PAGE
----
I visited my wonderful neurologist on Tuesday, and got my six usual injections. Two to the eye area, jaw and neck. Receiving my injections makes me so happy that I have a trusting relationship with my neurologist, as I really dislike needles and would not let anyone else stick needles near my eyes! He even cracked a joke when cleaning the area with alcohol wipes that he was sorry it was not the good stuff…this really made me laugh as I’d just informed him I was going to try to come off some off my medications over the christmas period so that I could have a drink on christmas day, my 21st birthday and new year.
Whilst I was at my appointment my neurologist diagnosed me with chronic migraines. I have had what I thought were just normal but painful headaches for years. The opticians told me to tell my doctor but he just advised I drank more water which did not help. Recently I was having pains in the back of my eyes that have been so bad that I have had to shut them and go to sleep. I had been concerned that the pains were caused by my blindness, so have been relieved to have this diagnosis. He has promised to look into what treatment he can give me for them, so I look forward to my next visit.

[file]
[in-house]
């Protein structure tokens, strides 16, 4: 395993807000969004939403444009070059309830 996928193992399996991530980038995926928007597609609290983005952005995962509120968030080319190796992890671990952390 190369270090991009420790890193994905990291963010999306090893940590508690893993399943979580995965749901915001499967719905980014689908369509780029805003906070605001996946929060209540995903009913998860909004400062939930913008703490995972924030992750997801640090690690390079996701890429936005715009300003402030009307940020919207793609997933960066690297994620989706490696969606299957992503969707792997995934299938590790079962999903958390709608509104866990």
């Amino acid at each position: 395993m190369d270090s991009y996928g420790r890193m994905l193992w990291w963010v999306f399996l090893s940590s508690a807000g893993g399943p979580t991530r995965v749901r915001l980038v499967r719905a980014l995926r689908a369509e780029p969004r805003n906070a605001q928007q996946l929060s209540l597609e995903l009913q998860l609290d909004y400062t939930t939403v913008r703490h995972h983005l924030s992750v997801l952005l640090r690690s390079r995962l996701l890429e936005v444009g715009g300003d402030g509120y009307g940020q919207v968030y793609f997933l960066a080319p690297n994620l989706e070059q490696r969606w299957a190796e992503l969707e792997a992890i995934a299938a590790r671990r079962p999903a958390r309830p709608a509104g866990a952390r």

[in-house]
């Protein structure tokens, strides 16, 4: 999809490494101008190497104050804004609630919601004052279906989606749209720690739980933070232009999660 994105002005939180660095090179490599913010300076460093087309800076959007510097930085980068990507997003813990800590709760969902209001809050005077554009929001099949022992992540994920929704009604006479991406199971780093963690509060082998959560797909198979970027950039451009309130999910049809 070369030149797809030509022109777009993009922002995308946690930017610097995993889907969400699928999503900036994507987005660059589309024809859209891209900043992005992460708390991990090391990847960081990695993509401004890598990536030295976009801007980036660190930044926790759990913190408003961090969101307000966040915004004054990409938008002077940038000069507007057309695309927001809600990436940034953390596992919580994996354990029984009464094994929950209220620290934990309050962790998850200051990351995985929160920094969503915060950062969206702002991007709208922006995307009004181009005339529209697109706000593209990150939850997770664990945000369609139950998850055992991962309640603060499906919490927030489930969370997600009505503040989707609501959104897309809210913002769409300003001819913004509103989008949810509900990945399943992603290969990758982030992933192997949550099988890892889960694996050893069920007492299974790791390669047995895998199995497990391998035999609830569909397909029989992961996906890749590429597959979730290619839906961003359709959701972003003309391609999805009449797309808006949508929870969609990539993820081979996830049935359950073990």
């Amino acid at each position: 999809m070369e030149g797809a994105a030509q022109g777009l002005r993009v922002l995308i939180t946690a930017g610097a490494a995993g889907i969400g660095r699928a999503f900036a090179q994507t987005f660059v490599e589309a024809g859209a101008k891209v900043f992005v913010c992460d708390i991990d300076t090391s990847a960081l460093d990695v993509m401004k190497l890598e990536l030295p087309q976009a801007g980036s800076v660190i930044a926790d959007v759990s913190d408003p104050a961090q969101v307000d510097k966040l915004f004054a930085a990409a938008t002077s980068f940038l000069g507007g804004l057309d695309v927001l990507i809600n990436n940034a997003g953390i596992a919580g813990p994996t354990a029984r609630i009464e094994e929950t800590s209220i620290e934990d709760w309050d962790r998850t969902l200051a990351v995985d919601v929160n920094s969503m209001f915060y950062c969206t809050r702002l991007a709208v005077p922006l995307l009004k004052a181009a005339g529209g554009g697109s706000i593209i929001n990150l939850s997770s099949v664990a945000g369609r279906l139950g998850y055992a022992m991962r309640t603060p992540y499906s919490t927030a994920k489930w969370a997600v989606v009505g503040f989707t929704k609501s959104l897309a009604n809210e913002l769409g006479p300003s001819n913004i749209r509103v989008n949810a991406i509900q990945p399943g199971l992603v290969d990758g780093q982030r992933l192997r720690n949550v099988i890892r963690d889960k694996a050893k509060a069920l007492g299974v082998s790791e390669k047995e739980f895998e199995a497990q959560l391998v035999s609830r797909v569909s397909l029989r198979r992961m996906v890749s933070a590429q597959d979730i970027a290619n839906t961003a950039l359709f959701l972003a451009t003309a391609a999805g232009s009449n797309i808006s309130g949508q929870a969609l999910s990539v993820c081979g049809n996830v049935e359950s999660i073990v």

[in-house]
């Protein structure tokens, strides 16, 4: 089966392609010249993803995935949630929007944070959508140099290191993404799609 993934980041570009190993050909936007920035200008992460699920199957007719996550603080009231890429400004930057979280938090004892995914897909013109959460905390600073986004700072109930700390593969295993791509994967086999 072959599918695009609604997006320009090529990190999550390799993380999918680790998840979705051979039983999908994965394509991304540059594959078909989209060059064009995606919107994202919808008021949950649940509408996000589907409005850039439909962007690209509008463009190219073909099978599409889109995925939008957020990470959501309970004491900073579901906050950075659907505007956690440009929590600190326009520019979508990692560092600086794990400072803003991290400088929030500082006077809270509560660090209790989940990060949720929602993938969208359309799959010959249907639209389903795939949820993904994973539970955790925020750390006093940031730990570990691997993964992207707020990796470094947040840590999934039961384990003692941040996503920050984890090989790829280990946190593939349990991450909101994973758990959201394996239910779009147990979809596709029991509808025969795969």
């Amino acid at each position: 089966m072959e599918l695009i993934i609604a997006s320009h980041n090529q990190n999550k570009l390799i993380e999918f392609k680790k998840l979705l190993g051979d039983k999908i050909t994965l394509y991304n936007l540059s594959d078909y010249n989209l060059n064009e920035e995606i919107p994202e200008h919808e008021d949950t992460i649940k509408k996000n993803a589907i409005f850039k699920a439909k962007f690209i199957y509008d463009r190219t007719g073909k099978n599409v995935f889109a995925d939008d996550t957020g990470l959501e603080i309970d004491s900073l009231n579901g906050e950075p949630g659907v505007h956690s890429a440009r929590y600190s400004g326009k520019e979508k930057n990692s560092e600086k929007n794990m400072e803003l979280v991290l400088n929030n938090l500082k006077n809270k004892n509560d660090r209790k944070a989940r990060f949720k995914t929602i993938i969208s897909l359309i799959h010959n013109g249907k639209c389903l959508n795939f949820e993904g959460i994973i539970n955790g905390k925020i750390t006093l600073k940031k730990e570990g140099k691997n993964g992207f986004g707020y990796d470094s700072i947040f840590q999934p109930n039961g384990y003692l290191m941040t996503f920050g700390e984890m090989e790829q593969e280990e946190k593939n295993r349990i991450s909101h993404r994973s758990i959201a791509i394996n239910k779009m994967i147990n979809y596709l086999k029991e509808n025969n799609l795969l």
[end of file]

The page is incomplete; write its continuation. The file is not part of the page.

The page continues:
Last week I hurt my back and neck when I had an episode of functional paralysis whilst sitting in my wheelchair – I ended up flopped out the side. This has resulted in a long recovery process. So I am extremely pleased that I have managed to cope with such a full on week.
Despite a repeat incident at college today, my back is not to bad! I find this reassuring as I hope this means that even though my Dystonia still acts up constantly, my body is finally getting used to all the extra activities I have started doing.
I feel like I have gone from drowning in this condition, to treading water, and now I have reached doggy paddle stage. I am not swimming up and down life like a good swimmer, but I’m moving around better, my head is firmly above water and I’m living life to the full.